District Court of Appeal of Florida,Second District.
Gene Reed ROBBINS, Appellant, v. STATE of Florida, Appellee.
Decided: May 10, 2002
James Marion Moorman, Public Defender, and Joan Fowler, Assistant Public Defender, Bartow, for Appellant. Gene Reed Robbins, pro se. Robert A. Butterworth, Attorney General, Tallahassee, and Timothy A. Freeland, Senior Assistant Attorney General, Tampa, for Appellee.
Gene Reed Robbins challenges the denial of his motion for postconviction relief filed pursuant to Florida Rule of Criminal Procedure 3.850. Robbins' postconviction motion alleged that his trial counsel was ineffective in failing to investigate a voluntary intoxication defense, failing to provide Robbins with State discovery materials, and failing to present a witness at trial. Robbins raised an additional claim in a subsequent motion to amend and/or supplement his postconviction motion which alleged that Robbins was entitled to resentencing pursuant to Heggs v. State, 759 So.2d 620 (Fla.2000). We affirm the trial court's order denying the three claims raised in Robbins' original postconviction motion without further discussion. Additionally, we affirm the denial of the claim raised in Robbins' motion to amend and/or supplement his postconviction motion but write to discuss our reasons for affirmance.
In his motion to amend and/or supplement his postconviction motion, Robbins claimed that he was entitled to resentencing pursuant to Heggs. The trial court denied his motion concluding that Robbins was not entitled to resentencing under Heggs because he was sentenced as a habitual violent felony offender. Robbins asserts that because the trial court had before it a 1995 guidelines scoresheet when determining his habitual violent felony offender sentence, he was entitled to Heggs relief. We find no merit to Robbins' claim.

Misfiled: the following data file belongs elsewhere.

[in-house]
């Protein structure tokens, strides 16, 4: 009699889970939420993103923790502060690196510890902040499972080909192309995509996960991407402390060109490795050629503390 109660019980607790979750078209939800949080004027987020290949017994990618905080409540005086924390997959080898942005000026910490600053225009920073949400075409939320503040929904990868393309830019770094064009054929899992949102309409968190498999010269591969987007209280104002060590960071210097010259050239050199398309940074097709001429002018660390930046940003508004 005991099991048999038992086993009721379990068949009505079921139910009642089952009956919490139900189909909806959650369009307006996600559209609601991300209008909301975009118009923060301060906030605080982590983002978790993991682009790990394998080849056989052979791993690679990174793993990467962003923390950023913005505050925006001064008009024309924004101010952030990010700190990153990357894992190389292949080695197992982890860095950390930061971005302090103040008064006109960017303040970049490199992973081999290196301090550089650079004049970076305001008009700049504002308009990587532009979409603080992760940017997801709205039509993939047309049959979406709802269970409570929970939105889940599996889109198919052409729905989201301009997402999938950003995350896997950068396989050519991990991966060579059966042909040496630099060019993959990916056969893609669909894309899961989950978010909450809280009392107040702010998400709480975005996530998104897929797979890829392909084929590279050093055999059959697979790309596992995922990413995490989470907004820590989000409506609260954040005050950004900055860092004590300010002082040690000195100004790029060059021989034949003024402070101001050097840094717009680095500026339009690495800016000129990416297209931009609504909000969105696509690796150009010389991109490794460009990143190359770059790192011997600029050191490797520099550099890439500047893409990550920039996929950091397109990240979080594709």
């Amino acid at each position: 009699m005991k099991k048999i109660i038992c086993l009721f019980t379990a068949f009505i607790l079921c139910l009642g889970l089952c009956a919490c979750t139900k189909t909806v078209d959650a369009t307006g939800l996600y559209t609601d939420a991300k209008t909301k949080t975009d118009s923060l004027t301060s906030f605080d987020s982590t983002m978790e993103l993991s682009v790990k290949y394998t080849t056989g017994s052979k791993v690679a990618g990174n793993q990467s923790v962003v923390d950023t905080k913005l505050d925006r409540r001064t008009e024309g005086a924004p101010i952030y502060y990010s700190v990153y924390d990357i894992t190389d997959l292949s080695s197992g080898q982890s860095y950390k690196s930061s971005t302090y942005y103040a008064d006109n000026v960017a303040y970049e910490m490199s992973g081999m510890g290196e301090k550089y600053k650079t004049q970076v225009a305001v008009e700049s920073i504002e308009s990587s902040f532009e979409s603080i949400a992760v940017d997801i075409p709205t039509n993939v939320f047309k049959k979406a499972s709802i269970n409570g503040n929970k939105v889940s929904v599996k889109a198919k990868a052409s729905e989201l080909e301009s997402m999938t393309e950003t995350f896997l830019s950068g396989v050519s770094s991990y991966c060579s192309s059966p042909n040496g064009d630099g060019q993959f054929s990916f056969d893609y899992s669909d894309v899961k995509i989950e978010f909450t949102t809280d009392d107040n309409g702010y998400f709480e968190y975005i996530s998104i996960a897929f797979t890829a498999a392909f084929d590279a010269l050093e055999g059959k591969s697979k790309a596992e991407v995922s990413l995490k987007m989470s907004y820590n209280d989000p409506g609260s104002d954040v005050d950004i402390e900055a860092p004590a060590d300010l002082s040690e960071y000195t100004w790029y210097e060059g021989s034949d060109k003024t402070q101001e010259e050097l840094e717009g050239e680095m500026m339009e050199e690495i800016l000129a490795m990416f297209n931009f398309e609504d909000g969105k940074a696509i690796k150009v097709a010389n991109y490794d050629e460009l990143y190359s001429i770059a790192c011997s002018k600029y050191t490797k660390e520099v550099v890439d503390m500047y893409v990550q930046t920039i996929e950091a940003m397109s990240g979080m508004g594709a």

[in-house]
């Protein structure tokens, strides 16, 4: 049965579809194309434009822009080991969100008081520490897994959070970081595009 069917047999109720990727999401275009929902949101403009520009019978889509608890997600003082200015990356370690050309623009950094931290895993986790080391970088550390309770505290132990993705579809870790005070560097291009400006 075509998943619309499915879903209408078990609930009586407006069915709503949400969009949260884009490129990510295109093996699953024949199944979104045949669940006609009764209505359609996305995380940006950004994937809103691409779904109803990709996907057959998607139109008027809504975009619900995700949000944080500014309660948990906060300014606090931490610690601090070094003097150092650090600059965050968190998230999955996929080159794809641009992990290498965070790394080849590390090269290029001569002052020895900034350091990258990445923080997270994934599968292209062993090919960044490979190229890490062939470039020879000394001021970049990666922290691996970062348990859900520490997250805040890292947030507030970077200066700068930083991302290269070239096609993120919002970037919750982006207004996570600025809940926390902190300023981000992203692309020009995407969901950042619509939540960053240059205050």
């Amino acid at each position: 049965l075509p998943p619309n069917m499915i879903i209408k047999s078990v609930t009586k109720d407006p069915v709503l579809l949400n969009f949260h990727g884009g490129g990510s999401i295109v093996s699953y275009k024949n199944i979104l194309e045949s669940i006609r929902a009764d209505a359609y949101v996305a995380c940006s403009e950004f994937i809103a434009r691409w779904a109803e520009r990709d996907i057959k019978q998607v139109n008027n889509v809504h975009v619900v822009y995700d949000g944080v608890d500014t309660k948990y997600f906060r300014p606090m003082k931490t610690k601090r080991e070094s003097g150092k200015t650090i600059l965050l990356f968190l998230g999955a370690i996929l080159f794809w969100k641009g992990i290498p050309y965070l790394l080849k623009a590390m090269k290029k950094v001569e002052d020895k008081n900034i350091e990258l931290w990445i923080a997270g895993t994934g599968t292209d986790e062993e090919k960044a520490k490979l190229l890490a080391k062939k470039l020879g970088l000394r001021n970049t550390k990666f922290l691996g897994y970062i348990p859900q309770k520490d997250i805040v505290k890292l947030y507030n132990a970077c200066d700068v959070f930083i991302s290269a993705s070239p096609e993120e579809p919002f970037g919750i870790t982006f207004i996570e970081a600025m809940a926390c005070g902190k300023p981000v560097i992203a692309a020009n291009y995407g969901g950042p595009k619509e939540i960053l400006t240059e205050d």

Habitual violent felony offender sentences are not subject to the sentencing guidelines. The mere fact that trial court may have reviewed a 1995 guidelines scoresheet when determining Robbins' habitual violent felony offender sentence did not entitle Robbins to Heggs relief. See Hurlburt v. State, 807 So.2d 687 (Fla. 2d DCA 2002) (holding that habitual offender sentences were not affected by the unconstitutionality of the 1995 sentencing guidelines). But cf. Melgares v. State, 762 So.2d 921 (Fla. 3d DCA 1999), reh'g granted in part, 762 So.2d at 922 (Fla. 3d DCA 2000) (suggesting that if trial court expressly stated that it used the 1995 sentencing guidelines as the basis for calculating a defendant's habitual offender sentence, the defendant may be entitled to Heggs relief).
On appeal, Robbins raised for the first time a claim that his collateral counsel was ineffective. Because Robbins failed to raise this issue in the trial court, he failed to preserve this issue for appellate review. See James v. State, 747 So.2d 461 (Fla. 2d DCA 1999) (holding that appellate court could not address claim that collateral counsel was ineffective where claim was not raised before the trial court). Additionally, it appears that Robbins is barred from raising this claim in a postconviction motion in light of the supreme court's recent decision in King v. State, 808 So.2d 1237 (Fla.2002), which held that a claim of ineffective assistance of collateral counsel is not a valid basis for postconviction relief. Affirmed.
BLUE, C.J., and ALTENBERND, J., concur.
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